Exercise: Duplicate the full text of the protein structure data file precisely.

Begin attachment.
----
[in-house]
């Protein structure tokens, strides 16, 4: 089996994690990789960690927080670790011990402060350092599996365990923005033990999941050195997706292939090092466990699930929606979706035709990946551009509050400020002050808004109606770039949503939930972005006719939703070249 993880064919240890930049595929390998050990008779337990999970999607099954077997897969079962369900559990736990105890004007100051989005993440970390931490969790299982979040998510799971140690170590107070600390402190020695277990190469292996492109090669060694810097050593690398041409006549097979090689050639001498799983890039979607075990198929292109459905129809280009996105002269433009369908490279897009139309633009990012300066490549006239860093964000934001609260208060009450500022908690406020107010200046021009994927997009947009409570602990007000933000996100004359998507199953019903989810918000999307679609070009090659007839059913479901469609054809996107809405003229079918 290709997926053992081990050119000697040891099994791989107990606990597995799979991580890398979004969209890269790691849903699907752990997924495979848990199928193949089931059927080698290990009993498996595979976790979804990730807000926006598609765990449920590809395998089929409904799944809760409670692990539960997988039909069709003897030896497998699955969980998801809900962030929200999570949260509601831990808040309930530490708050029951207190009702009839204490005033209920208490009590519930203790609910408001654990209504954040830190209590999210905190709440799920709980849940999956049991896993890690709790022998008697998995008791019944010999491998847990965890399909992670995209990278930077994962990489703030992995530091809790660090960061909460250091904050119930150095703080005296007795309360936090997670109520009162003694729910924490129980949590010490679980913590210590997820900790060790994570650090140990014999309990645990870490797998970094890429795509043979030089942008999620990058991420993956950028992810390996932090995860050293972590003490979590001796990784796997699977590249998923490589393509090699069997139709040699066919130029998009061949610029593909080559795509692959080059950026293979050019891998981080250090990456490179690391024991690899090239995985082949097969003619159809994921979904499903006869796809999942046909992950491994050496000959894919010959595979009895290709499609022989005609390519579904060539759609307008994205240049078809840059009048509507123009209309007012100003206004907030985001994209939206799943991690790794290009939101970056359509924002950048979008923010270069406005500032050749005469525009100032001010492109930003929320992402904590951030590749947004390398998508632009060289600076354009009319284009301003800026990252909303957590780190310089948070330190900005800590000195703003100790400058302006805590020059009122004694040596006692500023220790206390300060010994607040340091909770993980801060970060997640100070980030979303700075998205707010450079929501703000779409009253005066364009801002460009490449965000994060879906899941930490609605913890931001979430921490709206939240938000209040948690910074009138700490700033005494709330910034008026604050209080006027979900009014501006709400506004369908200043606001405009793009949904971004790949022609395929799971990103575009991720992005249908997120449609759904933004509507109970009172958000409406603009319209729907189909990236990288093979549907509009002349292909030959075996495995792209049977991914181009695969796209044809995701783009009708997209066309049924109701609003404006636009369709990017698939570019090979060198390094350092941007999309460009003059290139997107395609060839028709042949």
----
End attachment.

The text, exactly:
[in-house]
């Protein structure tokens, strides 16, 4: 089996994690990789960690927080670790011990402060350092599996365990923005033990999941050195997706292939090092466990699930929606979706035709990946551009509050400020002050808004109606770039949503939930972005006719939703070249 993880064919240890930049595929390998050990008779337990999970999607099954077997897969079962369900559990736990105890004007100051989005993440970390931490969790299982979040998510799971140690170590107070600390402190020695277990190469292996492109090669060694810097050593690398041409006549097979090689050639001498799983890039979607075990198929292109459905129809280009996105002269433009369908490279897009139309633009990012300066490549006239860093964000934001609260208060009450500022908690406020107010200046021009994927997009947009409570602990007000933000996100004359998507199953019903989810918000999307679609070009090659007839059913479901469609054809996107809405003229079918 290709997926053992081990050119000697040891099994791989107990606990597995799979991580890398979004969209890269790691849903699907752990997924495979848990199928193949089931059927080698290990009993498996595979976790979804990730807000926006598609765990449920590809395998089929409904799944809760409670692990539960997988039909069709003897030896497998699955969980998801809900962030929200999570949260509601831990808040309930530490708050029951207190009702009839204490005033209920208490009590519930203790609910408001654990209504954040830190209590999210905190709440799920709980849940999956049991896993890690709790022998008697998995008791019944010999491998847990965890399909992670995209990278930077994962990489703030992995530091809790660090960061909460250091904050119930150095703080005296007795309360936090997670109520009162003694729910924490129980949590010490679980913590210590997820900790060790994570650090140990014999309990645990870490797998970094890429795509043979030089942008999620990058991420993956950028992810390996932090995860050293972590003490979590001796990784796997699977590249998923490589393509090699069997139709040699066919130029998009061949610029593909080559795509692959080059950026293979050019891998981080250090990456490179690391024991690899090239995985082949097969003619159809994921979904499903006869796809999942046909992950491994050496000959894919010959595979009895290709499609022989005609390519579904060539759609307008994205240049078809840059009048509507123009209309007012100003206004907030985001994209939206799943991690790794290009939101970056359509924002950048979008923010270069406005500032050749005469525009100032001010492109930003929320992402904590951030590749947004390398998508632009060289600076354009009319284009301003800026990252909303957590780190310089948070330190900005800590000195703003100790400058302006805590020059009122004694040596006692500023220790206390300060010994607040340091909770993980801060970060997640100070980030979303700075998205707010450079929501703000779409009253005066364009801002460009490449965000994060879906899941930490609605913890931001979430921490709206939240938000209040948690910074009138700490700033005494709330910034008026604050209080006027979900009014501006709400506004369908200043606001405009793009949904971004790949022609395929799971990103575009991720992005249908997120449609759904933004509507109970009172958000409406603009319209729907189909990236990288093979549907509009002349292909030959075996495995792209049977991914181009695969796209044809995701783009009708997209066309049924109701609003404006636009369709990017698939570019090979060198390094350092941007999309460009003059290139997107395609060839028709042949």